Difference and Design — Justin Garrett Moore — Spring 2022 Lecture Recording
Justin Garrett Moore is a transdisciplinary designer and urbanist. He serves as the program officer for the Humanities in Place program at The Andrew W. Mellon Foundation, where his work focuses on advancing equity, inclusion, and social justice through place-based initiatives and programs, built environments, cultural heritage projects, and commemorative spaces and landscapes. He has extensive experience in architecture, planning, and design—from urban systems, policies, and building projects to grassroots and community-focused planning, design, preservation, public realm, and arts initiatives. He is also the co-founder of Urban Patch, a social enterprise focused on sustainable design and development projects in the United States and Rwanda.
Suggested Reading: https://urbanomnibus.net/2022/01/care-where/
Series Theme — Radical Black Space:
The Spring 2022 Sciame Lecture series, themed Radical Black Space, brings together architects, preservationists, planners, artists, and historians of color at a precipitous moment. The Movement for Black Lives demands that Americans from all walks of life confront racism and its sordid impact on constructed environments, and understand the rich, vital tradition of Black resistance, innovation, and creativity. Speakers will touch on many questions: How do the places and things made by African Americans disrupt the racial status quo in the United States? How is difference celebrated? How is equity imagined and achieved? What constitutes anti-racist spatial practice? Radical Black Space shows that the Black radical tradition is alive in art and architecture, and that having a handle on Black history is essential to understanding the present and shaping the future. Join us to find revolution in the everyday and to recognize the extraordinary places and objects that Black Americans make and the stories they tell about themselves. Radical Black Space is convened by Marta Gutman and Jerome Haferd.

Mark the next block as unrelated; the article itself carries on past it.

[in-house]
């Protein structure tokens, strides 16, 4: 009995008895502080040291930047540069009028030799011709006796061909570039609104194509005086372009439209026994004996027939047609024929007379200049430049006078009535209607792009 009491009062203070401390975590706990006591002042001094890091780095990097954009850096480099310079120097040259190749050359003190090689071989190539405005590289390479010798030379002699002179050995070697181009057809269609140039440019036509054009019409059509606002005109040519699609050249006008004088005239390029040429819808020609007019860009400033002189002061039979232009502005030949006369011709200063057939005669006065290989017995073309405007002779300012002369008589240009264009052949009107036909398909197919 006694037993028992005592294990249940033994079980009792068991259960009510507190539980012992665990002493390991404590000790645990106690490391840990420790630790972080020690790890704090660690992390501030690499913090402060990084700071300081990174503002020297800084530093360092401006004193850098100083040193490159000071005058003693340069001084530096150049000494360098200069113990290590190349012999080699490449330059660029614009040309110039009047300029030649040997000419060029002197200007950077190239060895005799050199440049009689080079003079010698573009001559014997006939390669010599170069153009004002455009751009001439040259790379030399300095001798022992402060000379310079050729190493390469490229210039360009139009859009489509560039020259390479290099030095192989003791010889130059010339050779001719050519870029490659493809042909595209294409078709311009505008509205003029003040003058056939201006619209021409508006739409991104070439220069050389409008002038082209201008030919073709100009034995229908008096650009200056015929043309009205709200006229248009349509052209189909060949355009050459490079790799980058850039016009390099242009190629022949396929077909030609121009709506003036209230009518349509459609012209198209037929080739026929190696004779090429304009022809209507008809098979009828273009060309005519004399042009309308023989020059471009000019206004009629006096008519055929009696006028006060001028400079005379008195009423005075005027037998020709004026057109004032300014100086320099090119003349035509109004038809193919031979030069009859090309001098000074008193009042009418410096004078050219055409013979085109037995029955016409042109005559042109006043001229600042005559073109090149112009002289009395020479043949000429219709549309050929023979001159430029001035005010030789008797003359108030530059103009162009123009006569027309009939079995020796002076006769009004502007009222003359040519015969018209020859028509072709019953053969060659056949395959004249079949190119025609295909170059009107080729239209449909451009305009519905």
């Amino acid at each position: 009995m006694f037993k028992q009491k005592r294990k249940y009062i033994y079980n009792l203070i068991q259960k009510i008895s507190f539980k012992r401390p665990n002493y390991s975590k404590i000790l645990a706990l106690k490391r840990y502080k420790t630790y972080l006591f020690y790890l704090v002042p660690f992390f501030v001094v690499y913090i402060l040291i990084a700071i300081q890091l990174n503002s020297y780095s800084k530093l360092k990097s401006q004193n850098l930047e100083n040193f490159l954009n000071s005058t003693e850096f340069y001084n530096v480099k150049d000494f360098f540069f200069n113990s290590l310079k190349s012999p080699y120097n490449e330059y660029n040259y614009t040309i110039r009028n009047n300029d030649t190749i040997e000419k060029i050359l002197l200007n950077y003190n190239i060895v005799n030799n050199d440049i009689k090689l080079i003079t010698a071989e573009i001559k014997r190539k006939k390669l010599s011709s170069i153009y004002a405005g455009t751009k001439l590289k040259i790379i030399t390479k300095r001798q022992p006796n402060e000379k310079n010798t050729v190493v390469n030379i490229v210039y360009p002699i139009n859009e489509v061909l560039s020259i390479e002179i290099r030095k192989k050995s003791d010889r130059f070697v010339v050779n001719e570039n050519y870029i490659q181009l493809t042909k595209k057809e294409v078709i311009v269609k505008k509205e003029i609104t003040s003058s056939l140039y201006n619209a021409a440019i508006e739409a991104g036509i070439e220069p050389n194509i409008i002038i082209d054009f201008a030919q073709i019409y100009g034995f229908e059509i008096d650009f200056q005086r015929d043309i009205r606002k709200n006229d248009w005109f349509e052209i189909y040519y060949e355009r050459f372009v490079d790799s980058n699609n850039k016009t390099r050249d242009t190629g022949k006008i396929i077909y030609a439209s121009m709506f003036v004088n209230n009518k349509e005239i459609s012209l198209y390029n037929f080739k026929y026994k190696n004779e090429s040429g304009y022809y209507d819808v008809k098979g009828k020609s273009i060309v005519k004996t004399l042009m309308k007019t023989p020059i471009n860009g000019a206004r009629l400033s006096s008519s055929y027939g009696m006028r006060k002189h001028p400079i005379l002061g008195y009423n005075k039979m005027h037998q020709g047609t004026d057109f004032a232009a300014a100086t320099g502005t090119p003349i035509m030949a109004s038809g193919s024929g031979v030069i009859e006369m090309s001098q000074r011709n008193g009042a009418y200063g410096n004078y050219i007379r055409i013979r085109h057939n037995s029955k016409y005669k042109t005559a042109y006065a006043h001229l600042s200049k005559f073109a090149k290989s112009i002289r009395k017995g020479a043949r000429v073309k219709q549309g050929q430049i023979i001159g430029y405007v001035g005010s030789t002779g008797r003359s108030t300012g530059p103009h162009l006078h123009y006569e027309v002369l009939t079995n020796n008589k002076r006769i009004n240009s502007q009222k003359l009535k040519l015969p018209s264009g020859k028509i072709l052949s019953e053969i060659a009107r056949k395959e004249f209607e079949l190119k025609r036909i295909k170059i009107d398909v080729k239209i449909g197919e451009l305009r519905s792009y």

Sciame Lecture Series with additional funding provided by the Bernard & Anne Spitzer School of Architecture Fund.